Beacon Hill and the Beacon Hill Wildflower Exhibition is a great local resource to use for a Natural and Cultural Heritage lesson. Julia Colvin (MMAEP) recently organised a trip for learners from Silindile, Yarrow, Triandra and Sifisesihle schools (all registered with the WESSA Eco-School programme) and compiled this report. The excursion was a joint effort between the Howick uMngeni Museum (HuM) and the Midlands Meander Association Education Project (MMAEP), assisted by a group of dedicated volunteers – from the Friends of Howick Museum and Friends of Beacon Hill and Charlene Russell.
The children were all given multi-coloured hats and bright bandanas – always guaranteed to infuse that little bit of extra, much needed, energy – as the climb to the top of Beacon Hill is quite steep, but well worth the effort.At the top one is treated to a panoramic view of Howick. On reaching the summit there were many “Oohs! And Aahs!” as they saw the expanse of Midmar and a different perspective from one the children are used to. Looking at Howick with new eyes.
They quickly identified landmarks on the map – which had been specifically created by Greg Moore, of the uMngeni Municipality GIS department, as a practical aid for learners to locate landmarks on the map and then develop a key.
Up on Beacon Hill with our arms stretched wide, we taught how to determine direction, North, South, East and West.
Whilst one group traced their way through their maps, another explored the flower and grass species. The children were amazed to discover there were so many – all with different textures.
They learnt why it is important to care for our fast diminishing grasslands. Many of the children shook their heads in disbelief when we told them that like the Zebra, we too, rely on grasses as a staple food source – sugar, wild rice, porridge, bread and mielie meal.
After tea, we returned to the museum to complete a treasure hunt, followed by some dramatic action where we animated a story from the past, leaping back in time to Howick in 1913. Time travel into another era is an opportunity for children to connect with the past, using real life displays to understand events, circumstances and how people lived a simpler, slower paced life a 100 years ago.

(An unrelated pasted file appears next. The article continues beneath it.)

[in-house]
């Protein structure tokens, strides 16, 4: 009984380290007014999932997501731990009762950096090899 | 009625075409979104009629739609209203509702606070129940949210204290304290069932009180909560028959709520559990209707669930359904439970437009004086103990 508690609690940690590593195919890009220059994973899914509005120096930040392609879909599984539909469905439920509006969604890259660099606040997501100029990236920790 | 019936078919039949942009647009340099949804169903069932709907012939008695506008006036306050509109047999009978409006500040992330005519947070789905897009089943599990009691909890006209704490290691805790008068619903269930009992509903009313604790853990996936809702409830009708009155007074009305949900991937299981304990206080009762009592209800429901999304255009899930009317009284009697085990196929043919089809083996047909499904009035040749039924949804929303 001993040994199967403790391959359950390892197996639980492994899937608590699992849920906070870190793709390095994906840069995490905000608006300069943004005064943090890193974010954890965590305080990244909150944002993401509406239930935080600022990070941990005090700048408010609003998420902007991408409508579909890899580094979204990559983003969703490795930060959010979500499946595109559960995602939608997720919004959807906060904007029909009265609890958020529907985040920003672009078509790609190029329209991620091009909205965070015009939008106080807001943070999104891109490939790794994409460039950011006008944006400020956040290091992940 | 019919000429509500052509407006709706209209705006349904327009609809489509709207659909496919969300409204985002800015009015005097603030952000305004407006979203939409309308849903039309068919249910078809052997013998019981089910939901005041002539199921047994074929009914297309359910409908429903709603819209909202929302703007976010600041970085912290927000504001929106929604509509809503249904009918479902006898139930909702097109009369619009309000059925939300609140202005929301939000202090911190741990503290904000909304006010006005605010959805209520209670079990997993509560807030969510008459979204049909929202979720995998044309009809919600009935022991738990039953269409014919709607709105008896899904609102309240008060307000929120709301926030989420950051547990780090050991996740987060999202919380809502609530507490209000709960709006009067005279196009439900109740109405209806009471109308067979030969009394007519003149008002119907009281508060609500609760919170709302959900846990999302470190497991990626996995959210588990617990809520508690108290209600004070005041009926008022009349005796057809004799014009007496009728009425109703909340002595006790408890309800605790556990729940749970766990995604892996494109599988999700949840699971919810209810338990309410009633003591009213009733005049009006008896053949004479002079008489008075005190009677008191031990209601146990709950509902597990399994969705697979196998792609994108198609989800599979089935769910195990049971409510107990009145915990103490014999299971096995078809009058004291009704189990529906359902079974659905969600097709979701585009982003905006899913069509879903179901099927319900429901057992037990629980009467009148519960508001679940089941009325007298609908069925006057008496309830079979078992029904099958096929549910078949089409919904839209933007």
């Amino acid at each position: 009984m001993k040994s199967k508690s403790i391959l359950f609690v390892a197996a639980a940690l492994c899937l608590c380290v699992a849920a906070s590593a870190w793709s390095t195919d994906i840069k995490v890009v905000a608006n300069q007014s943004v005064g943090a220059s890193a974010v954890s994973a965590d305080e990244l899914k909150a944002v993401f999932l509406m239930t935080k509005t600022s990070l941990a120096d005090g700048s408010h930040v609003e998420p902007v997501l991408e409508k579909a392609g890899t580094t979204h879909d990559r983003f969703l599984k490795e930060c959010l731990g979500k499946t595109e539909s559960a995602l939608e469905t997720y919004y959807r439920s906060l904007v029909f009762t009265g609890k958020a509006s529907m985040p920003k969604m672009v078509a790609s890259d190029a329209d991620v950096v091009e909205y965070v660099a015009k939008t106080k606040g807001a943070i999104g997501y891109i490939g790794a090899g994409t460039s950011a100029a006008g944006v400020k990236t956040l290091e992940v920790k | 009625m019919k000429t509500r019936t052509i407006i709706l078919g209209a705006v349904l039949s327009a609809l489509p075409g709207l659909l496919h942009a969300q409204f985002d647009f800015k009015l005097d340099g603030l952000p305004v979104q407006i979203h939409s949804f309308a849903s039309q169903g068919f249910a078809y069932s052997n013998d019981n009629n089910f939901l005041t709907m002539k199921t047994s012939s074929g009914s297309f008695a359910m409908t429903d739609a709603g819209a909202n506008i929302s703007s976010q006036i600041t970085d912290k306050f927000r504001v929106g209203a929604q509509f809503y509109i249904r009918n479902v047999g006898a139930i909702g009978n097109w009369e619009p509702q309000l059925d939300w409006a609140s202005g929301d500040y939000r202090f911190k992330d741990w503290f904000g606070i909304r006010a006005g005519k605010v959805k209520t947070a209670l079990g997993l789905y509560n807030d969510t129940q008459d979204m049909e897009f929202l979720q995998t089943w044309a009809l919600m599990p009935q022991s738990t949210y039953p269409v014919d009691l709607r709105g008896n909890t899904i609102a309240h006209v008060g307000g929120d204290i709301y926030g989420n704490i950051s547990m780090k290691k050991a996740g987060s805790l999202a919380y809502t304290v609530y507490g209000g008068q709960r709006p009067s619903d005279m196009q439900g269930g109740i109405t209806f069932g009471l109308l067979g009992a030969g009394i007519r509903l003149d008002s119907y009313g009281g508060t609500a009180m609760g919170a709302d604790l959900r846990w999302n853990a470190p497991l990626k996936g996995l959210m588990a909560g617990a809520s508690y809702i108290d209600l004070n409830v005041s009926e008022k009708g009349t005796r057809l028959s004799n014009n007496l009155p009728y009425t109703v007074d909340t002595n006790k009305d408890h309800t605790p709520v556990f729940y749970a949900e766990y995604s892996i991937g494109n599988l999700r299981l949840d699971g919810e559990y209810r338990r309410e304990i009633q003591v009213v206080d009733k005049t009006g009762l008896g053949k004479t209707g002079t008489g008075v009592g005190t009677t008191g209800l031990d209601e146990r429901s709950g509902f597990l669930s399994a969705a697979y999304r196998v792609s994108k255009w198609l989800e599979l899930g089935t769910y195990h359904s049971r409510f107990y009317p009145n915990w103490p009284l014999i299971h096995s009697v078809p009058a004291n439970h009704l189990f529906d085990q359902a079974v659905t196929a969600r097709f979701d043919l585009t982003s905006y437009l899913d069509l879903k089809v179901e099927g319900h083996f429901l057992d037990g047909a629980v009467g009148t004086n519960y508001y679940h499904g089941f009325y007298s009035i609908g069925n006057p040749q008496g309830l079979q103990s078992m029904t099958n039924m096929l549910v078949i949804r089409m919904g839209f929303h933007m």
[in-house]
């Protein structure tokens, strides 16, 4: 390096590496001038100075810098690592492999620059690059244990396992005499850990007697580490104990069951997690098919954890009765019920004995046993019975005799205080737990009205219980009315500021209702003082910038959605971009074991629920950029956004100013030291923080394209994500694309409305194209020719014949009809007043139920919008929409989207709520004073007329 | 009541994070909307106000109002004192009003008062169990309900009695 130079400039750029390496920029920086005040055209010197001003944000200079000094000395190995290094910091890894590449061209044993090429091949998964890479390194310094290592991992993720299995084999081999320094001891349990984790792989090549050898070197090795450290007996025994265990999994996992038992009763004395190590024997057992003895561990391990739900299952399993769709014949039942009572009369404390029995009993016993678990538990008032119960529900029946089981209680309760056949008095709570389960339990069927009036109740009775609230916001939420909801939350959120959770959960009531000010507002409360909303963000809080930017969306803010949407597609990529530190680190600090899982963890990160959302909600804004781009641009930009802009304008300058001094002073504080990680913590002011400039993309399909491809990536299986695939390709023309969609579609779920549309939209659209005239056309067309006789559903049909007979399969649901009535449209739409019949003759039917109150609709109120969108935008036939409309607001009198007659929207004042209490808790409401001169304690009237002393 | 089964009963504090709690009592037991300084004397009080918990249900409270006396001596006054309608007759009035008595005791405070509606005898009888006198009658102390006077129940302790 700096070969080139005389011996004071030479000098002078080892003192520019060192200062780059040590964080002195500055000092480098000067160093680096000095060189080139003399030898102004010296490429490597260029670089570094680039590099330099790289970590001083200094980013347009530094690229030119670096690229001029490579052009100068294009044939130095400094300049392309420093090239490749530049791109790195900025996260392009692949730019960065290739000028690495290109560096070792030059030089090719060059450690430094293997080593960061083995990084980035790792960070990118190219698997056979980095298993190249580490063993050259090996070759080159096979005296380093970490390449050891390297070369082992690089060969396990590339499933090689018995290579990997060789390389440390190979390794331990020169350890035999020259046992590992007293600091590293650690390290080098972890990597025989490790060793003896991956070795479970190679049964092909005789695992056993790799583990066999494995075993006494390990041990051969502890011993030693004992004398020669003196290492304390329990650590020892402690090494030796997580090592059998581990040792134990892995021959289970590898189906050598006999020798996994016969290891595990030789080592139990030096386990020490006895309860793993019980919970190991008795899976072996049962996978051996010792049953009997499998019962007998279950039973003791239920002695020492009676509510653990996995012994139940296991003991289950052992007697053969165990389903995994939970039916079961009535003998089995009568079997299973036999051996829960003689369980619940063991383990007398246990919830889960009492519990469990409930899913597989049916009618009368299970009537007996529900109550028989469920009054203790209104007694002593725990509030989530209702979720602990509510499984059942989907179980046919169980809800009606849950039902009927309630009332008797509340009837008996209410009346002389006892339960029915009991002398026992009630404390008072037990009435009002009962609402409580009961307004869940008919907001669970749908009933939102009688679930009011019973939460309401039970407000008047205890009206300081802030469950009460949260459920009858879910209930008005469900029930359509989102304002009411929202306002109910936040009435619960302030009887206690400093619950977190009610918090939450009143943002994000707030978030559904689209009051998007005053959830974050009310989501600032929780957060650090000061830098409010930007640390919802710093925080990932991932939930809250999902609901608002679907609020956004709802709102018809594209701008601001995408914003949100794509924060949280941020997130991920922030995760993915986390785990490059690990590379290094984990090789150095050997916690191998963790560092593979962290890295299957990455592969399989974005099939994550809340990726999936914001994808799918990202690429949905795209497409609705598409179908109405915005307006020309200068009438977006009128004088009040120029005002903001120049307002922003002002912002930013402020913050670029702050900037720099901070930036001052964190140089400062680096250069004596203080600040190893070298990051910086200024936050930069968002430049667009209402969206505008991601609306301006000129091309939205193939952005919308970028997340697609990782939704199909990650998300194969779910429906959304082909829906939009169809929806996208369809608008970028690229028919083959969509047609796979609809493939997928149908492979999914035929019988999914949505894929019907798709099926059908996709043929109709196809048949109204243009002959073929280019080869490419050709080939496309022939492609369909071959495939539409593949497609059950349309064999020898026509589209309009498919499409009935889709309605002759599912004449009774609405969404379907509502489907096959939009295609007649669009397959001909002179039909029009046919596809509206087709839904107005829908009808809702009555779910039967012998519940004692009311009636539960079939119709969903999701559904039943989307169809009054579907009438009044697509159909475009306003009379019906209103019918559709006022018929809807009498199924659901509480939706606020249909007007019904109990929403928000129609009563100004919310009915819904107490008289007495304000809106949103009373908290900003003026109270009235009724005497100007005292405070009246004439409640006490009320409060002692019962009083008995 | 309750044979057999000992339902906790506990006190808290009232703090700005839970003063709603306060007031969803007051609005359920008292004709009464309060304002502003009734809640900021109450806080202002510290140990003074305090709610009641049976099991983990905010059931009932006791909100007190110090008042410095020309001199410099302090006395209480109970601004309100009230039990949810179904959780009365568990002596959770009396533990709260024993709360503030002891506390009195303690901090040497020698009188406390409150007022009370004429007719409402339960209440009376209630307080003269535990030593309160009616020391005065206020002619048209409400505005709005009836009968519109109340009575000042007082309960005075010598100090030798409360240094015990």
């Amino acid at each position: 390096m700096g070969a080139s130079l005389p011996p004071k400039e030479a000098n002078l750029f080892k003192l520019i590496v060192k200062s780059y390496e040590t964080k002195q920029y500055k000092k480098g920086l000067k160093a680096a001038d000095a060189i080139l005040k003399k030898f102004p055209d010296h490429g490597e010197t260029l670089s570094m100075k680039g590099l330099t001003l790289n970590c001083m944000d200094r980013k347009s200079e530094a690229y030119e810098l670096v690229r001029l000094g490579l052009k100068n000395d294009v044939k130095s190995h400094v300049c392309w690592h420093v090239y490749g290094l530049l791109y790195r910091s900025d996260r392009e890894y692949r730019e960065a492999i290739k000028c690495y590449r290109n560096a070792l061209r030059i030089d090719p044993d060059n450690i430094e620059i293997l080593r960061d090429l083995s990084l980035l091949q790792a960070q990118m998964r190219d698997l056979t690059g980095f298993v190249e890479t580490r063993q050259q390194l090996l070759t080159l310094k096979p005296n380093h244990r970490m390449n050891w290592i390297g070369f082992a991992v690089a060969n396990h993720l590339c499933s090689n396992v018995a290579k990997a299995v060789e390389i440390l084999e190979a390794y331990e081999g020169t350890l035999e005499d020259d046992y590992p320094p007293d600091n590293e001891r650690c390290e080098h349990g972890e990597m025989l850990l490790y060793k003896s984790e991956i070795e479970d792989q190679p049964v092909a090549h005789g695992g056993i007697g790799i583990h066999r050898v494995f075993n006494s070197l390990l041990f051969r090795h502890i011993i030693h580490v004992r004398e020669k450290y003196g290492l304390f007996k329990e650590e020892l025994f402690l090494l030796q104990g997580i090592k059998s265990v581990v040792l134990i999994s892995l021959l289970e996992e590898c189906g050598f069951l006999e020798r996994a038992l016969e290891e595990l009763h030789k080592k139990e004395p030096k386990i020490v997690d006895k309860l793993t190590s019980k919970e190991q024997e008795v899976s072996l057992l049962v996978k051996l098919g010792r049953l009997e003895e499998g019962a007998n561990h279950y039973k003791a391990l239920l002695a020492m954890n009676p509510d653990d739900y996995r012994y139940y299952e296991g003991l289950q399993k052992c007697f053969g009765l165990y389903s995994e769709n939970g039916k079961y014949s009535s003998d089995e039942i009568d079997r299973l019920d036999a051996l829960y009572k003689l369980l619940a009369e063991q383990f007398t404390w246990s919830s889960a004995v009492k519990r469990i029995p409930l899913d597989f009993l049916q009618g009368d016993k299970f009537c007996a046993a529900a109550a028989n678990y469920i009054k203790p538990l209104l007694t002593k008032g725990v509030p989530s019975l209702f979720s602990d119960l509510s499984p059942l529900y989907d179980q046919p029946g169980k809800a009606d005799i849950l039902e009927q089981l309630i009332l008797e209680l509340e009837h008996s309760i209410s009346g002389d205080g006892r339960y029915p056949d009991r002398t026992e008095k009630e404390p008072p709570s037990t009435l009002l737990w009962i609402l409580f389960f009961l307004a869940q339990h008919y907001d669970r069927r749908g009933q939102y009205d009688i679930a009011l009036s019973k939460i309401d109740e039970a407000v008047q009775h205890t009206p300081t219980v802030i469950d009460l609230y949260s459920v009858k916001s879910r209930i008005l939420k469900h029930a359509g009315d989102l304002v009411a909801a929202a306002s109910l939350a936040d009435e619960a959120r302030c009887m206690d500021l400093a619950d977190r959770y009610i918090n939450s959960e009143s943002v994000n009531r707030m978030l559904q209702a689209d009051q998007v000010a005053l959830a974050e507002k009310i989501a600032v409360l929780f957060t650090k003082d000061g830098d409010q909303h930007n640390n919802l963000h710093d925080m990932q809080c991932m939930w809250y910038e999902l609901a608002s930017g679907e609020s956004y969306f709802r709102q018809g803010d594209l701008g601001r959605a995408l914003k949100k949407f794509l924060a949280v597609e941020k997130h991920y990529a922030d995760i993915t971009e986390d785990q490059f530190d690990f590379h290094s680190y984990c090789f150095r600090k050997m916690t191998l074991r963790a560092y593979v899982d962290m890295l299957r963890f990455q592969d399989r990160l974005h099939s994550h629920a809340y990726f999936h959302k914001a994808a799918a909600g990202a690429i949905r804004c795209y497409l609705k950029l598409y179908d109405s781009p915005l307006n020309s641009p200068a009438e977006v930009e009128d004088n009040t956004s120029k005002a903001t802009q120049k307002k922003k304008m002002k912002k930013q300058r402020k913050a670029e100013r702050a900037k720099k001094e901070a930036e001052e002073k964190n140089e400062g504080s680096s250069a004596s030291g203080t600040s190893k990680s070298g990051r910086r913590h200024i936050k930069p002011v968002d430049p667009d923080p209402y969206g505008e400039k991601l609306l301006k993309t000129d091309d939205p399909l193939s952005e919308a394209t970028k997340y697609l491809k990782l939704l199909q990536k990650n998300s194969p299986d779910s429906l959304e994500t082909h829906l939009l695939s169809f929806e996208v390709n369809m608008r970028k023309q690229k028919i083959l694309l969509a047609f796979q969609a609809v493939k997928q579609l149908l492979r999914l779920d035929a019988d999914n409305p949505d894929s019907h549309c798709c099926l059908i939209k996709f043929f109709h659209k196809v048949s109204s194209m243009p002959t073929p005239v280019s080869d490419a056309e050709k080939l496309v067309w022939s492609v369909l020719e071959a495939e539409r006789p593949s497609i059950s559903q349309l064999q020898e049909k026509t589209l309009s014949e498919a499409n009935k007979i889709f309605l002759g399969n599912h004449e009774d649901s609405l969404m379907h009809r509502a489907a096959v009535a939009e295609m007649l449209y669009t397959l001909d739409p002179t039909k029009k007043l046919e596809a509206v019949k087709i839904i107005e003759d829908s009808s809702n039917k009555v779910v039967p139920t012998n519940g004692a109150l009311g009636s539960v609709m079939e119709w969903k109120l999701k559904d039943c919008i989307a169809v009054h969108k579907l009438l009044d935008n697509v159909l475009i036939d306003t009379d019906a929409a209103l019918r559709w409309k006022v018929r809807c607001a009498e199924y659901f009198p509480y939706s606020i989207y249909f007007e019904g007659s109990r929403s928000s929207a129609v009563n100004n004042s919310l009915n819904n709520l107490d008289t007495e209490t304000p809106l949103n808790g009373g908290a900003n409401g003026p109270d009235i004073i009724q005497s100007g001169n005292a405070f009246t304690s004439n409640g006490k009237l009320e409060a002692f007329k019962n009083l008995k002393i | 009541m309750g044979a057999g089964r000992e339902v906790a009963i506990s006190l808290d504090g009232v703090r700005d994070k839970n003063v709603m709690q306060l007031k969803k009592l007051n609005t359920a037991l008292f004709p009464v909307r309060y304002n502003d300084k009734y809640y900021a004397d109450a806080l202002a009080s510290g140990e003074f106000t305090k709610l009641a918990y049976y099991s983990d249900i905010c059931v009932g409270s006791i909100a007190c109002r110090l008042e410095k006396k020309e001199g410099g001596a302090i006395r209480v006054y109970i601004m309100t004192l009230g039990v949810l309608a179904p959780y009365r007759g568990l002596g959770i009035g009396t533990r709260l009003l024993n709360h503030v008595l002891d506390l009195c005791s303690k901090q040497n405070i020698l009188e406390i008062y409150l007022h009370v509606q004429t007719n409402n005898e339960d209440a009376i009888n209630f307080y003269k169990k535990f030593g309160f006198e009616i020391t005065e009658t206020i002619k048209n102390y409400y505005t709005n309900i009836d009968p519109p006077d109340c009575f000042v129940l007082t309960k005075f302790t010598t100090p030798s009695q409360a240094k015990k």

We dressed our main characters and took the excited mobile audience around the museum “scenes” using real props from 1913; a telephone, a dentists room, a typical kitchen, the parlour and, of course, Beacon Hill. An impressive character was the wise Inyanga we consulted (played by Tau Lenkane – Museum Assistant). Back in 1913 he was used his knowledge of medicinal plants on Beacon Hill to prepare muthi for a child with tooth ache.
We continued these social science activities with a recap session outside under an old Yellowwood tree. It became evident that the children had understood many of the lessons from the past. By enjoying this learning experience, they will not only grow in knowledge but hopefully develop a sense of responsibility for local heritage.
Mr Mkizwe, Grade 5 Teacher from Sifisesihle was thrilled with the Beacon Hill excursion. He said that “We as teachers never got to leave the classroom to see for ourselves what lies beyond. Many of the teachers are unable teach about the outdoor because they have never really had the chance. The children are still talking about the trip and that have learnt more about nature than a book or a teacher, standing in front of a blackboard could ever tell them, thank you special Bugs”.
Great learning, creative education and partnership. A perfect day out, right on our doorstep.
see: http://www.mmaep.co.za and http://www.howickmuseum.co.za
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This is a such an exciting outdoor experience for this group of school children. It is exactly what I envisioned when Con Roux first asked me what my macro picture or
plans were for their EcoSchool involvement. Such an excellent all-round learning experience when the outdoors becomes the classroom.